Colleges see interest fade in Christian groups


Source: Central Florida Future

ORLANDO Visiting Pastor Bobby Brooks tells the story of David and Goliath to a congregation of University of Central Florida students. Worshipers quickly flip to the 1 Samuel chapter on their smartphones.

Every Tuesday night, the Central Florida Wesley Foundation gathers at University Carillon Methodist Church , and although the club boasts 80 members, that number is David-sized compared to the Goliath crowd it used to draw.

The Wesley Foundation has lost 36 percent of its members since 2007, when it counted 125 students. These numbers, provided by the University of Central Florida’s Office of Student Involvement, are self-reported estimates from the registered student organization.

“I don’t know if it’s just a lack of interest or commitment,” said Charity Lopez, associate director of the Wesley Foundation. “It’s easier to stay at home on your couch.”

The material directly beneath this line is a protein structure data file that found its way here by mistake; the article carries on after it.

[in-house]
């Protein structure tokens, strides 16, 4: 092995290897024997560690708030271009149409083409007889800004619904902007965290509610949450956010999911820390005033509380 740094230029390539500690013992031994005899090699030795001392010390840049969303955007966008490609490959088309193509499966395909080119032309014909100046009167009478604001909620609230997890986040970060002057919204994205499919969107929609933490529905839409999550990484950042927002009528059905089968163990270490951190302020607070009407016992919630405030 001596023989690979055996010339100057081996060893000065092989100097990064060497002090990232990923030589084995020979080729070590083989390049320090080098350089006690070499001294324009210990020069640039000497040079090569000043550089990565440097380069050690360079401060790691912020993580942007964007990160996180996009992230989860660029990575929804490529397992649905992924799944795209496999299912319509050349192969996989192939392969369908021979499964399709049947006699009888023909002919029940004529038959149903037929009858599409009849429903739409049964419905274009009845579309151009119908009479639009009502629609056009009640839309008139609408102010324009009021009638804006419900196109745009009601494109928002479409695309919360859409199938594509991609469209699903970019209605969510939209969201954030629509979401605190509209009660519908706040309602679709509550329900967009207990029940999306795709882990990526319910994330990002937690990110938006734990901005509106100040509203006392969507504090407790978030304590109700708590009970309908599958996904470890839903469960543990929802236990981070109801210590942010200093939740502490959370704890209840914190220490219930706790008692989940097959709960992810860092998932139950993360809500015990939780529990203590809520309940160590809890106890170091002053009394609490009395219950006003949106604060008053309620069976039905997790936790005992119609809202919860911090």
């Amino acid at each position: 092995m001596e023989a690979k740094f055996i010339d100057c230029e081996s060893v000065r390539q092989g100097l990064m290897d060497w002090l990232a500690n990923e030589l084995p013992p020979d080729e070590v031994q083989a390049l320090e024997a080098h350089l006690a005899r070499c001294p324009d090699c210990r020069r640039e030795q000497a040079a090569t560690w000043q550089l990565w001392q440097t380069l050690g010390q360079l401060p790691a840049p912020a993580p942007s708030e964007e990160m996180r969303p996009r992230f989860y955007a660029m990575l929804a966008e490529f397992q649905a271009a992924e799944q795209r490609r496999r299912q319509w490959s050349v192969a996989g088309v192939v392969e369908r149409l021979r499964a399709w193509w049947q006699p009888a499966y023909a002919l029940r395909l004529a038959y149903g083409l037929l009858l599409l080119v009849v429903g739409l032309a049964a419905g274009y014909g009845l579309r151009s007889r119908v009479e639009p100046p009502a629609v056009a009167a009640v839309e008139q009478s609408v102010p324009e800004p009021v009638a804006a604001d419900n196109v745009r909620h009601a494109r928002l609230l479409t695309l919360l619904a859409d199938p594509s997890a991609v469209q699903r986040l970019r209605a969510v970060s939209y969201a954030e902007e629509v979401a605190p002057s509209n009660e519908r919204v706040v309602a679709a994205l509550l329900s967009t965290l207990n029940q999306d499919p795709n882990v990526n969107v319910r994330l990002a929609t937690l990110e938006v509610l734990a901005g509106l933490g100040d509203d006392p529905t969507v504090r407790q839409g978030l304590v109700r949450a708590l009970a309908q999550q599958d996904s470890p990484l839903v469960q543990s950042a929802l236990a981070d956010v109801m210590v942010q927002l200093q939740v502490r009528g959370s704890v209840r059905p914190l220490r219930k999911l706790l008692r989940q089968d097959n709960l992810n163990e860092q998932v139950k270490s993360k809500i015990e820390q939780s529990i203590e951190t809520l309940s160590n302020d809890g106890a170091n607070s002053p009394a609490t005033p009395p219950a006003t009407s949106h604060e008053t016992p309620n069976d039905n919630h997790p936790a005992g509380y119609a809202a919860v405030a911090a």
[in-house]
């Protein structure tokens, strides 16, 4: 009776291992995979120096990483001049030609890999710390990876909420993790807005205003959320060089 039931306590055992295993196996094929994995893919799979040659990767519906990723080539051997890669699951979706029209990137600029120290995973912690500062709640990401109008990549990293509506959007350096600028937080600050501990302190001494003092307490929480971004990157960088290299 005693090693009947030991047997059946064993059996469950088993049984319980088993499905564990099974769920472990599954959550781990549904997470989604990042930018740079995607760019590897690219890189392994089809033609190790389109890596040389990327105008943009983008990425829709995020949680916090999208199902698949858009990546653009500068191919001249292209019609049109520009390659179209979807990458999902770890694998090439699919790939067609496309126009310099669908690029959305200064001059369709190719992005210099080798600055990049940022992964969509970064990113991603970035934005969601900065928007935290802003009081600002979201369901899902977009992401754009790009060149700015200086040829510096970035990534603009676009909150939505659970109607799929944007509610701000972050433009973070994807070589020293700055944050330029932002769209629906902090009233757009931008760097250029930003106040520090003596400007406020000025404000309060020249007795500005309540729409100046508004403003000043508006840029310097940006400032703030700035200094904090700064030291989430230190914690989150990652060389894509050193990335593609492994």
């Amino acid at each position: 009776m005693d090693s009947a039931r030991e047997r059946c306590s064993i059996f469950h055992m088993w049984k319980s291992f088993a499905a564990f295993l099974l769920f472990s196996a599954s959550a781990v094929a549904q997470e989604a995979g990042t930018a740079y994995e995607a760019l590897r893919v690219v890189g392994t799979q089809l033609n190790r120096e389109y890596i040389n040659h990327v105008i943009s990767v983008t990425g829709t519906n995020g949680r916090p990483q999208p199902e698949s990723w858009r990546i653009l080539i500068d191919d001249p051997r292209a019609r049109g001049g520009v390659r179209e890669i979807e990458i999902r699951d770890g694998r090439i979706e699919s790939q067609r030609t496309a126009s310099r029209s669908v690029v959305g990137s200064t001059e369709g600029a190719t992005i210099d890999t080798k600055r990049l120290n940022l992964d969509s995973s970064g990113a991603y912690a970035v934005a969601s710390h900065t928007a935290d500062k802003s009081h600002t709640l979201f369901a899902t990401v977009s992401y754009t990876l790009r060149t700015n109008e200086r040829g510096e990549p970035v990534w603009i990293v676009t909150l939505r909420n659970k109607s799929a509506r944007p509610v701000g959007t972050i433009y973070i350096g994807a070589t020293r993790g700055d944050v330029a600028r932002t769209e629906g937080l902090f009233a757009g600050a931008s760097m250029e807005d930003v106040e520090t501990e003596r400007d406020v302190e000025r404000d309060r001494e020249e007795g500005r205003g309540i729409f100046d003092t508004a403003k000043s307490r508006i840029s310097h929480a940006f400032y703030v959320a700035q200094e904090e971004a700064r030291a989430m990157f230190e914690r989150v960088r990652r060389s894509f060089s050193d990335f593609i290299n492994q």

And the Wesley Foundation isn’t the only one. UCF’s Campus Crusade for Christ is down 186 members since 2007, and Catholic Campus Ministry has lost 95. The Latter-day Saints Student Association and Orthodox Christian Fellowship have also seen minor dips.

What’s happening on college campuses echoes a national trend. No matter the denomination, age, race or region, the Pew Research Center found this year that 5 million fewer Americans, or roughly 173 million people, call themselves Christian today than in 2007.  Nondenominational congregations, on the other hand, saw a growth of about 2 million adults.

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